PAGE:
Following the bad news of the past few days, the Science & Technology Facilities Council (STFC) are having a (as far as I know) surprise "Town Meeting" today at City University London. The STFC delivery plan will be discussed. I welcome reports of the meeting from those attending in the comments below.

We now return you to your normal service. With all this going on over the past few days I haven't had chance to write about real astronomy. So, head over to Ian, Pamela or Phil's blogs for info on the Geminid meteor shower. Will has news on the latest Hubblecast about extra-solar planets. Finally, Tom has a mosaic of the Whirlpool Galaxy (M51) made with data from Chandra, Hubble, Spitzer and GALEX.

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Posted in astro blog by Stuart on Thursday 13th Dec 2007 (10:06 GMT) | Permalink

A gloomy future?

Considering that the weather has perked up since the rather wet weekend, in the world of UK astronomy research things are certainly looking gloomy today. Firstly, Andy - the e-Astronomer - informs us that the UK's Science and Technology Facilities Council (STFC) have been asking universities, informally, if they could cope with a 25% (or even 40%) cut in the funding of their existing grants. STFC have a total annual budget of £678 million and are short by £80 million. This was featured on the Today Programme (check out listen again today and find 07:20 am) this morning and I have transcribed it below.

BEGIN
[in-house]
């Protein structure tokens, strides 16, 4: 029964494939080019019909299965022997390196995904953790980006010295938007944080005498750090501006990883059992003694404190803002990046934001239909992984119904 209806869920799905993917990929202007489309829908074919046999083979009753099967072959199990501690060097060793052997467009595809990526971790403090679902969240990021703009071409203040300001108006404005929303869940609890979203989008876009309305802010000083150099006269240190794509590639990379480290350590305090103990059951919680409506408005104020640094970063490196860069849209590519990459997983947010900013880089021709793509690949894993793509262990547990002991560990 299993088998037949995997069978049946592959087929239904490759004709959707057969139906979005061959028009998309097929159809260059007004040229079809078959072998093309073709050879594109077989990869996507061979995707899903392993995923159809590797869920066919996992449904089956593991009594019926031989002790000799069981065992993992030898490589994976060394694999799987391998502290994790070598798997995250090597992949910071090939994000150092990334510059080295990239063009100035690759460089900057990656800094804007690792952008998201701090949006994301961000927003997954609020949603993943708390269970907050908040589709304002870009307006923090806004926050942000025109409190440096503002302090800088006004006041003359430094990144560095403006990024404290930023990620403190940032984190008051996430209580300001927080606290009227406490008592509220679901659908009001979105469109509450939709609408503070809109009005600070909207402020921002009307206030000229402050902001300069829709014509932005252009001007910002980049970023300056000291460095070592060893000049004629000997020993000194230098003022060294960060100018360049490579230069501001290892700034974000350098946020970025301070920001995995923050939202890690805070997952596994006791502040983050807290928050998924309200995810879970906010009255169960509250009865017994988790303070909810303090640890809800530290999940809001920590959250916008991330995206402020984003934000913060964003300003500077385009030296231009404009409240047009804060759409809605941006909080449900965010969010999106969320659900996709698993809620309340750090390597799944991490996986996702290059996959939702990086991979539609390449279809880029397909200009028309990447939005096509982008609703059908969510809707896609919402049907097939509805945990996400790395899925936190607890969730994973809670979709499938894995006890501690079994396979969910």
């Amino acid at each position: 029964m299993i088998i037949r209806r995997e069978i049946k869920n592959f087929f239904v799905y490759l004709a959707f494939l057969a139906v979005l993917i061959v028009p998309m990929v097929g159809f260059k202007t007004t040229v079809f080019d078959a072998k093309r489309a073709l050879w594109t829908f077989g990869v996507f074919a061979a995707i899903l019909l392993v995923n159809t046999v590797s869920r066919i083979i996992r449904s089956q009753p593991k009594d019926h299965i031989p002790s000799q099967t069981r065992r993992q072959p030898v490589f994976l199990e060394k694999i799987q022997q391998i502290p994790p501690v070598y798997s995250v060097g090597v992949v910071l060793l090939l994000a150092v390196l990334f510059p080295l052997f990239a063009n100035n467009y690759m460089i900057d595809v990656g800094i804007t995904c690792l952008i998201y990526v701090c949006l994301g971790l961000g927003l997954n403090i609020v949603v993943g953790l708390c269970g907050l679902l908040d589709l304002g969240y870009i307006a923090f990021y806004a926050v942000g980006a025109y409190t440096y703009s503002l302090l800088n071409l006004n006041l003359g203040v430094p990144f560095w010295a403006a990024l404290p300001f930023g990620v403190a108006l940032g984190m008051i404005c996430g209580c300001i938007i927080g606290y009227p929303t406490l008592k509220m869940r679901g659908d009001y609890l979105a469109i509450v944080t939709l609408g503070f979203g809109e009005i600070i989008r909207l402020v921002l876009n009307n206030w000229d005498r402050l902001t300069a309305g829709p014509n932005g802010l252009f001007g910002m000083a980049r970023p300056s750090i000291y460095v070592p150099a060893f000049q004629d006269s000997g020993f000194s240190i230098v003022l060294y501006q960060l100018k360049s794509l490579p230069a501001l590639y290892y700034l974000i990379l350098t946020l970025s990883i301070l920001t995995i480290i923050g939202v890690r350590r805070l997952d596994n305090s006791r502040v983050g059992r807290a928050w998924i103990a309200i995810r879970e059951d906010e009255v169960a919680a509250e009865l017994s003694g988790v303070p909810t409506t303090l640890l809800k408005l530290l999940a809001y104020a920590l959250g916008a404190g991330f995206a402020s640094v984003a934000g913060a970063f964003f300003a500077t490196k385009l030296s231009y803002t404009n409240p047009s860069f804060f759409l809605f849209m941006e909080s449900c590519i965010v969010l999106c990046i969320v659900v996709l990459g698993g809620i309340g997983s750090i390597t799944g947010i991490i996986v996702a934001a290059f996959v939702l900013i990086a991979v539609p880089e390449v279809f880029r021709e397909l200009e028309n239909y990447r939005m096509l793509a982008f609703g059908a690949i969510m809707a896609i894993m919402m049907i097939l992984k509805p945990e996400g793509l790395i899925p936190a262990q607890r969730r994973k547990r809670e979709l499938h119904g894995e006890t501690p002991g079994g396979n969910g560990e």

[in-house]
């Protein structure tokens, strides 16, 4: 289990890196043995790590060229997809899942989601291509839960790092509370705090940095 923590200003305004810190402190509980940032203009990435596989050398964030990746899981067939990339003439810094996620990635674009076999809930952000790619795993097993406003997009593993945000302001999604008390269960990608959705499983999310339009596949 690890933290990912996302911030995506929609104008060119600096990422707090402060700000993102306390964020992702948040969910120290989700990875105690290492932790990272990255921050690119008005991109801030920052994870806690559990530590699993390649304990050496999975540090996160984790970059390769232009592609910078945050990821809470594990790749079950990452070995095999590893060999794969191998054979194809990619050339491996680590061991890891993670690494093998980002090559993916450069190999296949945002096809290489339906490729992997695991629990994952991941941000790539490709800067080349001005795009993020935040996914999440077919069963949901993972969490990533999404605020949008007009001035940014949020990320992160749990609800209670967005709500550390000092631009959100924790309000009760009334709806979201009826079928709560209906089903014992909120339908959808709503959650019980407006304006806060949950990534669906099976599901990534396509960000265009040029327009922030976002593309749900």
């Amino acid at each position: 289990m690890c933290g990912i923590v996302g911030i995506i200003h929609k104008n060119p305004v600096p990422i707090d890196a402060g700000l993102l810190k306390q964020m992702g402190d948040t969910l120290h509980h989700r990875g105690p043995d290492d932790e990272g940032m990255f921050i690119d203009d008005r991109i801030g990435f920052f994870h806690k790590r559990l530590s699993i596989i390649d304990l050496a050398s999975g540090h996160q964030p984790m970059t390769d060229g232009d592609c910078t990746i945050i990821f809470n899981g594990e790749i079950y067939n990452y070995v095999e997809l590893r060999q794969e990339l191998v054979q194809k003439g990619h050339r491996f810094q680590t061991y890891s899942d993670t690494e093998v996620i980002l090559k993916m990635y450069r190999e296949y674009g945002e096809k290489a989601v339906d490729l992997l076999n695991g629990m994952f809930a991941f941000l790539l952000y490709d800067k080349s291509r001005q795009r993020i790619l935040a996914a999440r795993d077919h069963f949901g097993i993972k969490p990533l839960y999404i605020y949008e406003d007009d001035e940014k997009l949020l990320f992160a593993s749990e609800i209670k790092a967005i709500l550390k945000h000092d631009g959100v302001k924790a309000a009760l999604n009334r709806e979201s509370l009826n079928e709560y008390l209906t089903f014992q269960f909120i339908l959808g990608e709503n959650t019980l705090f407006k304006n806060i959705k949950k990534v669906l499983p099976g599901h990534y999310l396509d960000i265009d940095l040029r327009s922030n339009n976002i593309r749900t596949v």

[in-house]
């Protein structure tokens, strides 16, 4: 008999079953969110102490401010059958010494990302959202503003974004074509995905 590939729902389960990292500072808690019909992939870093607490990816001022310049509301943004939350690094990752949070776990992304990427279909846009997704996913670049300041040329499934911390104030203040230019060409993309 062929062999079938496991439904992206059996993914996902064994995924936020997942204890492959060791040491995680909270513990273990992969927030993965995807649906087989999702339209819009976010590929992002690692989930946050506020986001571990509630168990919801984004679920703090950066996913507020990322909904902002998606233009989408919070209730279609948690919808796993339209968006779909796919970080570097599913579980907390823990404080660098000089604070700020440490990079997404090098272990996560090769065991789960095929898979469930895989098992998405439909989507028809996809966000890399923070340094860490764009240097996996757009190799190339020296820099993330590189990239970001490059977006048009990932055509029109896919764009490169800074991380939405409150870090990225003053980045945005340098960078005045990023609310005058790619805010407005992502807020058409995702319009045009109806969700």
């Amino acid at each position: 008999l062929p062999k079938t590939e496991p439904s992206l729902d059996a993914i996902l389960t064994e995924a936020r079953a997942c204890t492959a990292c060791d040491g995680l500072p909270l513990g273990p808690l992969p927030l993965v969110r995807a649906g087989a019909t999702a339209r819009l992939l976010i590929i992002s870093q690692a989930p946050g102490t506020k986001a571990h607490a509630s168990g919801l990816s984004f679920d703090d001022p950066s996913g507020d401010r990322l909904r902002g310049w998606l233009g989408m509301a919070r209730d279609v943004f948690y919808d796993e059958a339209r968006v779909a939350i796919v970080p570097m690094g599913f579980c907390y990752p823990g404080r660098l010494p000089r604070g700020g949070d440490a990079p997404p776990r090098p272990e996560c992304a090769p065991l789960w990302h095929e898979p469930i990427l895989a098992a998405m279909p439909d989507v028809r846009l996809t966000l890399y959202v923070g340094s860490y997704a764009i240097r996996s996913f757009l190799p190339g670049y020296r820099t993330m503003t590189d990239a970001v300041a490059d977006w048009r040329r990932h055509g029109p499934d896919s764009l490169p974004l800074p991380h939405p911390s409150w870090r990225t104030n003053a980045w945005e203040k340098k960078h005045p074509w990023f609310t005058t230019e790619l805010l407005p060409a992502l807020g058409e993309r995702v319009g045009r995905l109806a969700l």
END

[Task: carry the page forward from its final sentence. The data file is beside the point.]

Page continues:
Interviewer: University physics departments are facing such big cuts in funding, they say research projects will have to be abandoned and jobs will be lost. The Science and Technologies Facilities Council, which allocates science funding, is short by £80m. It'll say today which universities are to lose out. The shortage appears to be down to the fact that the council didn't ask the government for enough money. Dr Brian Cox is from the department of physics [actually School of Physics and Astronomy] at Manchester University. Good Morning.
Brian Cox: Good Morning.
Interviewer: Is that the reason for the problem?
BC: Well, we do believe that this is err some kind of mistake somewhere in government. I mean, just to set the scene, STFC's the council that funds fundamental physics - big physics. You know, so when you hear these stories about extra-solar planets - life on other planets we're looking for around other stars - or the Large Hadron Collider at CERN that'll recreate the conditions just after the big bang. All these big important research projects - they're funded by STFC - and there seems to have been some problem. I would say it was a mistake somewhere. So I don't believe for one minute that the government intends to hit physics. I mean, they've been quite a friend to science in general over the last 10 years and we've had no hint of any change in that attitude. So it seems to be that a mistake has been made and the minister - Ian Pearson is the minister - who has the ultimate responsibility for this, will hopefully have to step forward and rectify it.
Interviewer: Well, I'll be speaking to him in just a moment. But let's be clear. This council, this part of government that was only set up this year to oversee funding, is £80m short. Which means what?